The names of Ingalls sons are listed in military records of every war for the next hundred years.   Captain Henry Ingalls of Andover led an Andover company in the French and Indian War.  Nine Ingalls men from Andover fought at Lexington in April 1775, and 21 in total fought in the Revolutionary War.  This was a strong and adventurous family, always on the move, well before they built their “Little House” in Pepin, Wisconsin. 

The  Andover Historical Society has planned a “Little House on the Prairie in Andover” children’s program, centering on 19th century pioneer life.  The April 14 session for Girl Scouts has sold out, but a second program – also for troops or individual girls – has been added for Wednesday, May 5  from 3:30- 5:30 p.m.   The cost for this pre-registered program is $8 per child, which includes a snack and all craft supplies.  Call 978-475-2236 or email to reserve a place in this program or for more information about the corresponding “Farmer Boy” program especially for boys aged 6 – 10 years.


Andover at Work is here!

Thursday, March 25th, 2010

We would like to thank Jim Redmond and Jane Cairns for helping clean and prepare the barn for our upcoming program Andover at Work.  Your help and support is greatly appreciated.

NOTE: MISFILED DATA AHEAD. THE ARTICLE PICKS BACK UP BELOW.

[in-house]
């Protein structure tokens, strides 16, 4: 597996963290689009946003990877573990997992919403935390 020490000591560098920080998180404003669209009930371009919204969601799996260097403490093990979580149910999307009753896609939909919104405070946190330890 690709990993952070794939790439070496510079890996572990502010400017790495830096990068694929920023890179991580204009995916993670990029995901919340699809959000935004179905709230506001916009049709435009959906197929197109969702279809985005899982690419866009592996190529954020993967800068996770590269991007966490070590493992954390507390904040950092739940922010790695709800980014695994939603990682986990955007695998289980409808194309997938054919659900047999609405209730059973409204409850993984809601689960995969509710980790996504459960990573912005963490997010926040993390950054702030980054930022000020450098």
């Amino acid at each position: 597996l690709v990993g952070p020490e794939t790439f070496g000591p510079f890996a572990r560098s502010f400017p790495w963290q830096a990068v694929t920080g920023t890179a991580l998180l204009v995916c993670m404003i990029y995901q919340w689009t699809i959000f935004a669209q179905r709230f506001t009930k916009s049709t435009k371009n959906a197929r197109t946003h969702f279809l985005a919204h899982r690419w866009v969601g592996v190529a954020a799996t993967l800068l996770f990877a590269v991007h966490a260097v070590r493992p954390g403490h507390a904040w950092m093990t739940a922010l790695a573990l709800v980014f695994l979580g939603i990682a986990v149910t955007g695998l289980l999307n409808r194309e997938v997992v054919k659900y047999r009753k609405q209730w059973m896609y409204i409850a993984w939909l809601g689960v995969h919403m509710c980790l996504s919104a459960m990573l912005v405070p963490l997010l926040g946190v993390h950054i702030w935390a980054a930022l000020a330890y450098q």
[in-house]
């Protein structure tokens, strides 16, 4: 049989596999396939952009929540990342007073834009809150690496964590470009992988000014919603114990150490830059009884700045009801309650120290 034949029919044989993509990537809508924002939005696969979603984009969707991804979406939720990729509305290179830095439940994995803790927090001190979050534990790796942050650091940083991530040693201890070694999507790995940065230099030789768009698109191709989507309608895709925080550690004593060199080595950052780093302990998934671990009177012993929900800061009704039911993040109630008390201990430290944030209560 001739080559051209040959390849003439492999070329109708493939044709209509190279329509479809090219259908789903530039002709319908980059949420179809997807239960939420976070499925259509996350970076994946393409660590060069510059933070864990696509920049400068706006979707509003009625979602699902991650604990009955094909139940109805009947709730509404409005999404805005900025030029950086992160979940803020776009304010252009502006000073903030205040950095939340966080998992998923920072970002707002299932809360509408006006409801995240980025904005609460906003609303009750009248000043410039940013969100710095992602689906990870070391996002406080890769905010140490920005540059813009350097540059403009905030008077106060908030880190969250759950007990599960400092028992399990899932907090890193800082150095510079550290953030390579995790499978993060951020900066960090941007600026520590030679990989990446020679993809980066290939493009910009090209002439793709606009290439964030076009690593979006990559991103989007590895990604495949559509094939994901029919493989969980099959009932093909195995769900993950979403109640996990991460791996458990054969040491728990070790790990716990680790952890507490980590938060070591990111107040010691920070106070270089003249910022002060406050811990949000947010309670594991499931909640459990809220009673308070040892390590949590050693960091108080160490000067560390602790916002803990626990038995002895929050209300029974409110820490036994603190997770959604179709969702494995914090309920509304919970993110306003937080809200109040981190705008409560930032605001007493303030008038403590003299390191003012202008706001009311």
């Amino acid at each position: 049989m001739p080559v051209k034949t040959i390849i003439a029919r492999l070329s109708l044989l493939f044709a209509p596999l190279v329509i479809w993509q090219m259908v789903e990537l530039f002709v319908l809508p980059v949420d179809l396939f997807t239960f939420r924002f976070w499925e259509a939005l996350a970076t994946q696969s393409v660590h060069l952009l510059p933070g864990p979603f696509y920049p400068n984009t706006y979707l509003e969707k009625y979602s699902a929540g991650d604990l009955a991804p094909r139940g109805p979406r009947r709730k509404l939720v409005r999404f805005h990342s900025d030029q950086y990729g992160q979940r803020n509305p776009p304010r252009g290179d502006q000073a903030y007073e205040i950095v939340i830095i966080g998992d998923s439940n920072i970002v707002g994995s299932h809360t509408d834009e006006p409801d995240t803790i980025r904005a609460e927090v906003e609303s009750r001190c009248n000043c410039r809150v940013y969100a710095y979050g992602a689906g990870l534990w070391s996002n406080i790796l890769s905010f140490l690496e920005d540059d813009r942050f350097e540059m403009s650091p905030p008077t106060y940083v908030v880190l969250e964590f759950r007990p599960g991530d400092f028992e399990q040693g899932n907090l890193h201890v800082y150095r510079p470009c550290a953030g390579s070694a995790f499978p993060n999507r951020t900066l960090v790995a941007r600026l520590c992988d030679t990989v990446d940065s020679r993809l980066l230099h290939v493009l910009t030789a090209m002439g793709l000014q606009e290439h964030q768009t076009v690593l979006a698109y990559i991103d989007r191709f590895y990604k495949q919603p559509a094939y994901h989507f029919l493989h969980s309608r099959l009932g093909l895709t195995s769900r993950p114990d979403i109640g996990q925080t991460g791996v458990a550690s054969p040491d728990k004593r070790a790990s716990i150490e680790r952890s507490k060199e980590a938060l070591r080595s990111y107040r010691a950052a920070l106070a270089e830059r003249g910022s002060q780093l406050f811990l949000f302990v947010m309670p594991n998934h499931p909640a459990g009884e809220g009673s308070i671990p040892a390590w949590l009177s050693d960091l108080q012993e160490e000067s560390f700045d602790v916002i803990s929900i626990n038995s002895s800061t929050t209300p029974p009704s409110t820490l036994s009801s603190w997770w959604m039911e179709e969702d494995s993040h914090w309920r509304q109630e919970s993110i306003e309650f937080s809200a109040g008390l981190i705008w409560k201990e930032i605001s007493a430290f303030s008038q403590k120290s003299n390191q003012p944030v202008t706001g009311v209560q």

The Spring Andover at Work program will begin soon and we are still looking for volunteers.  Andover at Work is a two hour hands on workshop designed to meet the Massachusetts third grade curriculum standards. This workshop gives students a chance to travel back in time to 1830s Andover where they leave their 21st century life behind and take on the role of one of Andover’s prominent 19th century citizens. Students learn about daily life and the varying occupations held by Andover citizens in the early 19th century.  As students visit the Amos Blanchard house they  stop in the kitchen to help the house keeper prepare and preserve food, gather eggs from the barn and bring them to trade at the general store, stop in and visit the print shop for the latest copy of the towns newspaper, and help the Friendly Fire Fighting Association put out a fire!  This a great experience for students and volunteers.

We will be holding a training session at the Andover Historical Society on April 7th at 10:30 a.m. to review the Andover at Work program.   If you are interested and would like to attend or have any question please contact Debbie DeSmet at or call 978-475-2236.


Andover Stories Celebrates Our Stitching Past

Saturday, January 16th, 2010


Join us on Tuesday January 19th at 10:00 at the Historical Society for the year’s first Andover Stories.


An antique sampler from the Society's collection

Discover Andover’s needleworking past as Office Manager and costume historian, Carrie Midura, explores the world of school girl needlework. Enjoy a sampling of Andover stitchery as examples of 18th and 19th century cross stitch and embroidery from the collection of the Society are displayed and discussed.


Free to the public. 97 Main St Andover, MA 01810. (978) 475-2236



Andover Stories

Friday, November 27th, 2009

Join us on Tuesday December 8th as actress and story-teller Susan Lenoe portrays Harriet Beecher Stowe. One of Andover’s most famous residents, Harriet will share her joy for the Christmas season including family traditions and fascinating facts about her holidays here in Andover.